Perhaps you’ve heard of the Sandwich Generation, those millions of Americans caught between the costs of raising kids and also taking care of dependent, aging parents. Saving for college versus more meds for Grandma—those kinds of choices have always made life in the “sandwich” a daunting challenge. However, we face a new set of economic realities that will put adult children in an even more difficult place: a fresh pickle in a sandwich already tough to chew.
There are actually two major social forces now pressing together in American life with tectonic intensity. They are opposing trends that are already sending shock waves through existing economic models for eldercare. And they are going to touch everyone’s life who has aging parents—Sandwich Generation or not.
Let’s start with the good news—a trend towards longevity. Our parents are living longer—way longer. In fact, adults over 80 are the fastest growing segment of the population. However, most will spend years dependent on others for the most basic needs. That brings up a not so good reality: You may well wind up caring for your parents longer than you did for your children. So you will need access to more financial resources than in the past to ensure the dignity of life your aging parents deserve.
Unfortunately, that brings us to the second major—and opposing—trend: receding government assistance in eldercare programs. Traditionally programs such as Medicaid have taken over when the resources of the aging parents were exhausted. The financial status of their adult children was not taken into the equation when assessing eligibility for parents. When Mom and Dad’s savings were gone after the initial “spend down” phase, Uncle Sam stepped in to pay the bills.
However, addressing a colossal national debt is now forcing the Federal government to look hard at a new source. You guessed it: adult children.
As Jane Gross explained in the New York Times New Old Age blog, “The staggering cost of long-term care and the explosion in the number of people who will need it has prompted a second look at ‘filial responsibility laws’ as a way to deal with the impending crisis.” She went on to describe how 30 states already hold adult children legally responsible, at least on paper, to pay for necessities like food, clothing, shelter and medical attention for indigent parents.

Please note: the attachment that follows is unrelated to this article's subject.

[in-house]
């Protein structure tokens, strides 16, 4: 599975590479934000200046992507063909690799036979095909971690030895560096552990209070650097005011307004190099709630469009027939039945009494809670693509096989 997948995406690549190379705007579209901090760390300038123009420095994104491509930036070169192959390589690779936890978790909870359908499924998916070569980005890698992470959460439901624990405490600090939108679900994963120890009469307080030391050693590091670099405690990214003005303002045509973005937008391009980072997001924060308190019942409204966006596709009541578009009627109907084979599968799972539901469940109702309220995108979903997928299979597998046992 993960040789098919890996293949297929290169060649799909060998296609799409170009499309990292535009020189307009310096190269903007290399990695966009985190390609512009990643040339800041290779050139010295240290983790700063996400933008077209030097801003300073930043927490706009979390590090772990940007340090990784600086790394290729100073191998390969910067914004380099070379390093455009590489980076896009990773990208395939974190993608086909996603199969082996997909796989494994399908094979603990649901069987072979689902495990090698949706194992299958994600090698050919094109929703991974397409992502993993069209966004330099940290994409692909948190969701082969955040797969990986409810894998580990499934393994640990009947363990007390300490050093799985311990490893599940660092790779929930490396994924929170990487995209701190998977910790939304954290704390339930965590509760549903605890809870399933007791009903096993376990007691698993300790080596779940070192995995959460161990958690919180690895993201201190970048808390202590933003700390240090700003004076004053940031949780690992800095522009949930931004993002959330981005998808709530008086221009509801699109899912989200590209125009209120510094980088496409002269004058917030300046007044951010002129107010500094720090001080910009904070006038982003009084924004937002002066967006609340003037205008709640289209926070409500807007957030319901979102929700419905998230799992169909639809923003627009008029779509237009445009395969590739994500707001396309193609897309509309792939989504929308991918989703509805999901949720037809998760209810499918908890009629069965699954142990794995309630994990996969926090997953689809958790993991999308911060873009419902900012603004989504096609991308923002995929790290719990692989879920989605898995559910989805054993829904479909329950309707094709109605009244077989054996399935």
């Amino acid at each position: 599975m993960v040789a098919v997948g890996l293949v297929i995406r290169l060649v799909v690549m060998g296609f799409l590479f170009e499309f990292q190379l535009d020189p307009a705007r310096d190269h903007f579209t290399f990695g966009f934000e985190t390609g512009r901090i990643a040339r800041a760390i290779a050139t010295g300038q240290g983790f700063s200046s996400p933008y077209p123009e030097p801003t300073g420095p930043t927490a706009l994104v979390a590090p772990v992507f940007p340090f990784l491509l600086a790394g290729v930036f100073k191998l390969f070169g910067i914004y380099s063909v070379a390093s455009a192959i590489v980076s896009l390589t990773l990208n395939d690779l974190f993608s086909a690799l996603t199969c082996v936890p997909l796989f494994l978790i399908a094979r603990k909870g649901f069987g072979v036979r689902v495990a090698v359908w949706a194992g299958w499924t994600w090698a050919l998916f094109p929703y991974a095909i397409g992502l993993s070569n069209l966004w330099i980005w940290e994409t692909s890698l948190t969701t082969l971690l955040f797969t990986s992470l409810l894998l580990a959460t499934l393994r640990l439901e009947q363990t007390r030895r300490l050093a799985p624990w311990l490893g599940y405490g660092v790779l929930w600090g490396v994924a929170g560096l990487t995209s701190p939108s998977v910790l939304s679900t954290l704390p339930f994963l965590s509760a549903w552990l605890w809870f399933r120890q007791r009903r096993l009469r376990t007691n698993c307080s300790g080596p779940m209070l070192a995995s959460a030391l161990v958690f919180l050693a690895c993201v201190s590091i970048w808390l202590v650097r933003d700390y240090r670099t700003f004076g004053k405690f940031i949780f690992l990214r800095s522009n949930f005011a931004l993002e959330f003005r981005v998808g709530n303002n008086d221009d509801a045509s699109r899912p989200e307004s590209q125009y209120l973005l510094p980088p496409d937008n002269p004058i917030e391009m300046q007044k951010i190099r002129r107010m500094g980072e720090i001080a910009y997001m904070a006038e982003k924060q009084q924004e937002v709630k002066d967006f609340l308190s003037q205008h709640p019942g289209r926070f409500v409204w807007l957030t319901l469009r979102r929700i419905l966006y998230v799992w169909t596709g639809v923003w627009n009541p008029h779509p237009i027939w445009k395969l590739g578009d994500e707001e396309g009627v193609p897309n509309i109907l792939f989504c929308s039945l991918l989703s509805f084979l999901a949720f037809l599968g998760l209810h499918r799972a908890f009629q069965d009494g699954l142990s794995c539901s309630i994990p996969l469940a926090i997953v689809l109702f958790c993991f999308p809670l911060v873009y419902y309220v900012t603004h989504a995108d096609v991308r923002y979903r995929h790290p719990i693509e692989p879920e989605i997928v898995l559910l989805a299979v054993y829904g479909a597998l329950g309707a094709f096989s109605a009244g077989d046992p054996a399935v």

So whether through family loyalty or future laws—adult children today can expect to be held more financially responsible—and for a much longer time—than the preceding generation for the needs of their aging parents.
These new economic pressures aren’t going away. So what can be done?
Clearly, adult children will have to actively build their eldercare acumen in regard to costs, benefits, and levels of care. There has never been a broader range of options and competition has created some remarkable values—if you know where to look. As you embark on your adventure in self-education, allow me to offer you a very useful mantra to repeat over and over: cost containment and self-preservation. Never let that pair of ideas stray from your criteria and you will steer a wise course.
Cost containment forces the question: Do I know how much the total cost is now and can I predict what it will be in the future? Unplanned medical expenses are one of the major causes of bankruptcy for otherwise financially viable families. Rather than attempt to purchase separate services a la carte and cobble them together —look for service packages that are inclusive of meals, health services, and even housing if needed—at a capped rate. You know when you write that check each month what the amount will be.